We have spent a lot of time on this site extolling the virtues of the lake and wetland habitats that Van Norden Lake provide. You can find out more about the value of wetlands from the large body of literature available on the internet. In this post let’s discuss the nitty-gritty of what will happen to those habitats if Truckee Donner Land Trust proceeds with their plan to drain the lake.
The existing habitats in the Summit Valley are shown mapped in Figure 1. As you can see the lake now covers 80 acres at the west end of the valley. Surrounding the lake is a band of wetlands that covers an additional 73 acres. There is no mistaking open water lake habitat. Wetlands, however are not as easily recognized. Let’s use the definition used by the Army Corps of Engineers and quoted in the U.S. Forest Service manual on Forested Wetlands
The term “wetlands” means those areas that are inundated or saturated by surface or ground water at a frequency and duration sufficient to support, and that under normal circumstances do support, a prevalence of vegetation typically adapted for life in saturated soil conditions. Wetlands generally include swamps, marshes, bogs, and similar areas.
Corps of Engineers Wetlands Delineation Manual (U.S. Army Corps of Engineers 1987)
Anyone that has ever tramped around Lake Van Norden in spring and early summer can attest the to presence of the wetlands around the lake. It is in fact the presence of the aquatic vegetation that makes the habitat a rich breeding ground for waterfowl, shorebirds, amphibians and fish. Note also that there are currently 179 acres of existing wet meadow habitat that is thriving in the valley
Now let’s consider the various scenarios that could affect the lake and wetland habitat in the valley. First let’s consider the most drastic change, TDLT’s plan to notch the dam 5 ft and drain the lake and wetlands. The resulting habitat map for this course of action is shown in Figure 2. This move effectively removes the lake and wetland habitats from the Summit Valley and all of the fauna and flora that these habitats support. The wet meadow habitat will expand of course, but the net change will be a large loss of bio-diversity in the valley.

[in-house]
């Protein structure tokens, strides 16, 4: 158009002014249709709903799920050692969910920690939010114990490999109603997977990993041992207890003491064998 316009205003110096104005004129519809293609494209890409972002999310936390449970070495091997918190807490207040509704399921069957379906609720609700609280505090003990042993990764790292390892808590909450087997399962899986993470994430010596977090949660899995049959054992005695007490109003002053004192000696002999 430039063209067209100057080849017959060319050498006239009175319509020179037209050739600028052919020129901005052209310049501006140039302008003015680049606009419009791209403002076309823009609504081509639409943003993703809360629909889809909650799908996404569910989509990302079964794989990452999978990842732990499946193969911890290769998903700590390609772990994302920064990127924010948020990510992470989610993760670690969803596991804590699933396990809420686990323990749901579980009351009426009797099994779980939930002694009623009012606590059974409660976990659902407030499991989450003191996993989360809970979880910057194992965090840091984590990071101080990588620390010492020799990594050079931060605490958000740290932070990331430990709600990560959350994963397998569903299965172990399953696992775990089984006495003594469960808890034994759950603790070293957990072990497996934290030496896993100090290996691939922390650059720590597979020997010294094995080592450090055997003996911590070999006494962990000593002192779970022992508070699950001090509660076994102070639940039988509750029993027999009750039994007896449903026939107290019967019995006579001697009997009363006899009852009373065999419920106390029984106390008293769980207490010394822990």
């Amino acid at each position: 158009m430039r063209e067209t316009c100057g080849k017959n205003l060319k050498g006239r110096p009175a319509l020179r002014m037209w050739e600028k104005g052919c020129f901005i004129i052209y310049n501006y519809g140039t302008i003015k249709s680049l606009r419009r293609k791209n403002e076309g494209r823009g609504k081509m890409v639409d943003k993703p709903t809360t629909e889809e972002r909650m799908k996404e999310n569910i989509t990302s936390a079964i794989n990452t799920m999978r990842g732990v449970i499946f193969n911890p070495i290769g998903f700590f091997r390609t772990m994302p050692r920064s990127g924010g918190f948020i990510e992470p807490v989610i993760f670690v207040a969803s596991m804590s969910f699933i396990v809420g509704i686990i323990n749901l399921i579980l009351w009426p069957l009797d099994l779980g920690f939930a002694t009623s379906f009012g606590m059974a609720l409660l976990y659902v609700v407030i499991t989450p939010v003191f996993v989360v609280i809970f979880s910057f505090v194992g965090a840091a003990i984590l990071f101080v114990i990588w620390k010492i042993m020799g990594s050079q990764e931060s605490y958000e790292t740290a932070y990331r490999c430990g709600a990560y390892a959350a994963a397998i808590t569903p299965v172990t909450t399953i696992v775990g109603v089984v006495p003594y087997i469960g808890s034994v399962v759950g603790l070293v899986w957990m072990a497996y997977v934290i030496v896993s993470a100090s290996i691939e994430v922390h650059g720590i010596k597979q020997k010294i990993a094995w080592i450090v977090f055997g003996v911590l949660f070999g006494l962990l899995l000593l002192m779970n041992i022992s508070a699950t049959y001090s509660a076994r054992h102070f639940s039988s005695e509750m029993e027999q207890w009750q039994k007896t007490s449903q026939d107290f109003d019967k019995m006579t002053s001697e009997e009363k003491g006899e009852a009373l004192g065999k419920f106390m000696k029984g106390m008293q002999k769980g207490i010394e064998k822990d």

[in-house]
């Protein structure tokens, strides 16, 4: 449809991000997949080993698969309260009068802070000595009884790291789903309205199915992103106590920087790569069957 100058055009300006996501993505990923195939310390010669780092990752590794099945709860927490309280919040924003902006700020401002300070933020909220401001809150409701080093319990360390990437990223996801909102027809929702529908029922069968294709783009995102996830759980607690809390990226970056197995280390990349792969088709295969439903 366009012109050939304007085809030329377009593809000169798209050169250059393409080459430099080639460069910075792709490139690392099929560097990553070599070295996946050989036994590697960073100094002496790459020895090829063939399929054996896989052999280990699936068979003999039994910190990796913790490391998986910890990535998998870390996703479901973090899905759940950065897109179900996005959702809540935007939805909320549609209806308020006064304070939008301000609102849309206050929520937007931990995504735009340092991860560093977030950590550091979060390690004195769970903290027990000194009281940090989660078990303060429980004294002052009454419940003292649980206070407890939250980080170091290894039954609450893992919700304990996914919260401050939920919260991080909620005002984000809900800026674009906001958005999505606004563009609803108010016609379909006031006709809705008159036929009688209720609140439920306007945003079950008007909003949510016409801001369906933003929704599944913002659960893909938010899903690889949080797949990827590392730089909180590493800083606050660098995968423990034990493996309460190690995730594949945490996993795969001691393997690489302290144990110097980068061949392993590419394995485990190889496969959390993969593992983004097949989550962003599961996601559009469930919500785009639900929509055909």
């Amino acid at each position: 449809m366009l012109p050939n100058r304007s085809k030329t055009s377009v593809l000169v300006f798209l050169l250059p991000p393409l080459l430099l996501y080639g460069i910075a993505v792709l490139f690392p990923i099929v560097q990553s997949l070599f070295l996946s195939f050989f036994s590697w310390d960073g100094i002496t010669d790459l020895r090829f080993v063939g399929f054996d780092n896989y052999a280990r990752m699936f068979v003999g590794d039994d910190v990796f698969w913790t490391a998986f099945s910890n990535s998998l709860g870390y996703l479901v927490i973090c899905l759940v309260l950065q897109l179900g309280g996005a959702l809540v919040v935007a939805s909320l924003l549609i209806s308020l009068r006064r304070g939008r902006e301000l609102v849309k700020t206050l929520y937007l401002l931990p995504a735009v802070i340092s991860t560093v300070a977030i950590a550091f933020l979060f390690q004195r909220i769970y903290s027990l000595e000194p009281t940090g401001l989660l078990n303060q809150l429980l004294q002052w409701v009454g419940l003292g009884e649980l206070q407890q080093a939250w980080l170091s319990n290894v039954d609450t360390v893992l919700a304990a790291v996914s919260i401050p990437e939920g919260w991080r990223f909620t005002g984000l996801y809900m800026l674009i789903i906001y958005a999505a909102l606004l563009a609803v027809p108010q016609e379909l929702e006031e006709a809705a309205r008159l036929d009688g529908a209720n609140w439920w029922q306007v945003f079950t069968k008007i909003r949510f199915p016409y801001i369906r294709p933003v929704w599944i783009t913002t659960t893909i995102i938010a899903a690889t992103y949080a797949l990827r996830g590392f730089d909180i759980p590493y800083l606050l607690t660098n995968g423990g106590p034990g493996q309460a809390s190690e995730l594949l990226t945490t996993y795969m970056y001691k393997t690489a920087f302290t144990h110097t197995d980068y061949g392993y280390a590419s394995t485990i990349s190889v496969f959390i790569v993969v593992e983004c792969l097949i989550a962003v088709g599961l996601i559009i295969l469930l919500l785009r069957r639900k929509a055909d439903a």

There is no feasible scenario that would preserve all the lake and wetland habitat. However, there are two scenarios that can preserve enough of these habitats to sustain some of the existing bio-diversity. In Figure 3 the “bare minimum” preservation scenario is shown for notching the dam by 2.2 ft to maintain 50 acre-ft of water in the existing lake.
This bare minimum will remove almost two thirds of the lake and wetland habitat, but the remaining third would still provide enough lake and wetlands to retain much of the fauna and flora to sustain the bio-diversity in the valley. This scenario would cost the same as the more drastic 5 ft notching of the dam and would require no additional funds.
The optimum solution for preserving lake and wetland habitat in the Summit Valley is to maintain water in the back bay area of the lake. There is a two lake scenario in which a low impact weir could be constructed that would maintain 50 acre-ft of open water in the back bay area. The resulting habitats are shown in Figure 4.
This is the only scenario that preserves a large portion of the unique shallow water/wetland habitat in the back bay area that provides ideal habitat for breeding grounds for water fowl, shore birds and amphibians. This scenario would require the construction of the new weir which would be an added expense (probably in the $500-800 K range). The additional funding that would be required however only represents a small percentage of the overall cost of the property and government grants and loans for preserving wetland habitat could offset the costs.
We of course would like to see the two lake solution implemented to maximize habitat preservation. Barring that we believe that the 2.2 ft notching of the dam would truly be the bare minimum that would still retain the bio-diversity of the Summit Valley.